So I asked myself if they were reincarnated, what were their plans for this summer? Were they going to try to be better flowers, were they going to do things differently this time, were they going to savor every minute they were alive and just be themselves?
And my self answered that it wanted more coffee. Then it answered that it didn’t matter because once again they would stand there and be beautiful for a while, and eventually die and start all over again.
The Buddha (allegedly) said: “Every morning we are born again. What we do today is what matters most.” So I took a few photos, got more coffee, and remembered the most important thing I’ve ever read by Charles Bukowski: “What matters most is how well you walk through the fire.” Yes.
So I’m driving around this morning thinking about Zeno’s Paradox of the tortoise and Achilles, when out of the corner of my eye I see the first sunflower of the season.
Back in April I discovered that from the withered tree, a flower does indeed bloom, but this was different, kinda-sorta. There, in a compost heap in front of an Amish barn was a single, beautiful four foot sunflower all alone smiling at the clouds.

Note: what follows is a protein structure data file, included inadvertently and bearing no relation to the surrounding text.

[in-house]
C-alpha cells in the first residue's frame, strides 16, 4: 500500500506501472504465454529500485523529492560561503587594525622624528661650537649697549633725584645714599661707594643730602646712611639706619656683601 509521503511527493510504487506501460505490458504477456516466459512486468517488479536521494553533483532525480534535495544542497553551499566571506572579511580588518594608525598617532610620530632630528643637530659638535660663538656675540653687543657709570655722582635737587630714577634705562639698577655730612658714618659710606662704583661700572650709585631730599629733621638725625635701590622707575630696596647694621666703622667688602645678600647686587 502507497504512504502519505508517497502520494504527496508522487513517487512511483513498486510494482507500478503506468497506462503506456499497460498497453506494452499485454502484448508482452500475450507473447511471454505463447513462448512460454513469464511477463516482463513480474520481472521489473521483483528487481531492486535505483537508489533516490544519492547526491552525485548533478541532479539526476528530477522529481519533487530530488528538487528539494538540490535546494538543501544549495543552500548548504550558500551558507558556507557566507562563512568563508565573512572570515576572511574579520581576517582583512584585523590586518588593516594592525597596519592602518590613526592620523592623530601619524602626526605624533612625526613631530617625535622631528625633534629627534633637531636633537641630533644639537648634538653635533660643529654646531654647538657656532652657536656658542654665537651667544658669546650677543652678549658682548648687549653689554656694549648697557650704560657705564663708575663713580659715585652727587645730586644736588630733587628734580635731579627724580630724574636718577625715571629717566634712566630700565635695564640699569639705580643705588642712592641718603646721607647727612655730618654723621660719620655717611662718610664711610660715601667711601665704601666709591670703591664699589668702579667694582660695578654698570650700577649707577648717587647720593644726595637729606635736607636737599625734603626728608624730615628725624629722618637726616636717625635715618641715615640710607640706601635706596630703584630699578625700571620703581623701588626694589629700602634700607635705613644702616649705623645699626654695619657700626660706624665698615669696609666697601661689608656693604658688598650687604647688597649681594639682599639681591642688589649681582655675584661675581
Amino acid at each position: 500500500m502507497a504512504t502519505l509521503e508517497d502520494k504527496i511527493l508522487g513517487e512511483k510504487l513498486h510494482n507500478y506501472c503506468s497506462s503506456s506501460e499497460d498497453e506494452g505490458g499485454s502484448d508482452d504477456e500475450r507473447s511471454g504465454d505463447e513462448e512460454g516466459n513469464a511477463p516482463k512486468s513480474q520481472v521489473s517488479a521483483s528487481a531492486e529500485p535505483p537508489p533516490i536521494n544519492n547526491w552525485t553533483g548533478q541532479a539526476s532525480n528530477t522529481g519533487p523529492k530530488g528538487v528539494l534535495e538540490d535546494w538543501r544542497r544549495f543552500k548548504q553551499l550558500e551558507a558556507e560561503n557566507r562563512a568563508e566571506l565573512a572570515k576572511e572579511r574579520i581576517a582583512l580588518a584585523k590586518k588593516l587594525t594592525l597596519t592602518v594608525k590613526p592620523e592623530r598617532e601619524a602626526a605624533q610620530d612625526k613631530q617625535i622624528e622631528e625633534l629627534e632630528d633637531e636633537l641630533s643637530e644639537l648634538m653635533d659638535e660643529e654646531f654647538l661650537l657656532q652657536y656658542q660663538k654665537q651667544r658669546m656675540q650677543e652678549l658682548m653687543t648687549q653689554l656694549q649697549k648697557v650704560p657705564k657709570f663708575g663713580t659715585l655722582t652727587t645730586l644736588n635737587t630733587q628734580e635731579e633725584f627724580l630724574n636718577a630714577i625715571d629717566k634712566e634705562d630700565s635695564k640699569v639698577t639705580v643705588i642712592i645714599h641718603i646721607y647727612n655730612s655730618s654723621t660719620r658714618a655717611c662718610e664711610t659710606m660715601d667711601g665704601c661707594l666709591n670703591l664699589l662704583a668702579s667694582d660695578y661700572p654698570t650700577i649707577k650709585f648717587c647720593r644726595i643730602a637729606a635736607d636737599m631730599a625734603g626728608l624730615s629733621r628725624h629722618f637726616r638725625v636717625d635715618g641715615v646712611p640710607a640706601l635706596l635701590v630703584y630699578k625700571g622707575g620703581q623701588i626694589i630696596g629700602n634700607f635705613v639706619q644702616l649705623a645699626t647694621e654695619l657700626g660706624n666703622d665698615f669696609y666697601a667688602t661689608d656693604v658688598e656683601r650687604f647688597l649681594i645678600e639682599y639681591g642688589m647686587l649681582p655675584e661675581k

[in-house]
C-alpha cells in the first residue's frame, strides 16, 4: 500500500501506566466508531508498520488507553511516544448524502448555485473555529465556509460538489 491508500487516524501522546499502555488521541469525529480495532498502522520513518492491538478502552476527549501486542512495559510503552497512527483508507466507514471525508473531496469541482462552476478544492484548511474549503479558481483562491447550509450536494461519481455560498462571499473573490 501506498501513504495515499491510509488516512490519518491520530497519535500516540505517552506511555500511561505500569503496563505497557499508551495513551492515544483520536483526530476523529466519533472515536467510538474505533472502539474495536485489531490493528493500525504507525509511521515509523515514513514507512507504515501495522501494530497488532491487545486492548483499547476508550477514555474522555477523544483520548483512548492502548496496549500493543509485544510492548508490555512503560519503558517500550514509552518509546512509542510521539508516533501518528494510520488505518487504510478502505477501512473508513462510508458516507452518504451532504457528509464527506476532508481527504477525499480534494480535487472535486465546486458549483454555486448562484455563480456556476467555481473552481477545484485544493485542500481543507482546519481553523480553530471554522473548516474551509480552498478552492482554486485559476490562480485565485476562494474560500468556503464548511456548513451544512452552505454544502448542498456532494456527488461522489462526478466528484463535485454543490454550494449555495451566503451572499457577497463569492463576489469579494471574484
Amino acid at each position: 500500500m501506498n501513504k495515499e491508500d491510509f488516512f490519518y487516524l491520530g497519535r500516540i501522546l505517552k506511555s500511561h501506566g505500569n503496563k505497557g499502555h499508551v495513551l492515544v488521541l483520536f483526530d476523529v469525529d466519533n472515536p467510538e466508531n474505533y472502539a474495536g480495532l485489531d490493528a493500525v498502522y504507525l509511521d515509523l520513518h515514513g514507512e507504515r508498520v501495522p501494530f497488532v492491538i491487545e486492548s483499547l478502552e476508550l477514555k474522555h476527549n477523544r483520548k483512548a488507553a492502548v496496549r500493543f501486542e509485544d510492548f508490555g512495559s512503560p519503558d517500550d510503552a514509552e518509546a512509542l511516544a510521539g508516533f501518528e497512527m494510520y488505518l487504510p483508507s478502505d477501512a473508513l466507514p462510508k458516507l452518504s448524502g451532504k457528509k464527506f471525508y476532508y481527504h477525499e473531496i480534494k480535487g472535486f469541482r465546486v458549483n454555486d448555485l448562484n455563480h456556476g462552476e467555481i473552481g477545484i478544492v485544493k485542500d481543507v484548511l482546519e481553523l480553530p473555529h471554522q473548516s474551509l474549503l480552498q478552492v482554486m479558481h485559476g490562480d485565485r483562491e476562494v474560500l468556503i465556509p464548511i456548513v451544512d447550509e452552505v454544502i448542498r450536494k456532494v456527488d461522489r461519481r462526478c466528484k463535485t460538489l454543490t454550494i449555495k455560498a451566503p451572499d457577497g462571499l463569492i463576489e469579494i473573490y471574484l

I took several photos trying to find the best composition, but eventually decided to get up close and personal. What better way to celebrate the first day of summer than with an amazing flower growing up in the middle of dead grass and weeds?
Now if I can just find a tortoise to race that will give me a head start I can rest easy, once I win.
André Paul Guillaume Gide, French author and winner of the Nobel Prize in Literature once said: “The color of truth is gray.” He also said: “Believe those who are seeking the truth. Doubt those who find it.”
This is a baby sunflower I shot early this morning on my windowsill. The photo is not exactly the way I wanted it but it seemed right for me today.
Maybe nothing is perfect, maybe everything is, or maybe growth is understanding that things are not always exactly the way we want them to be, and that’s OK.
It’s been said that if we could see the miracle of a single flower clearly, our whole life would change. My plan it to continue to look.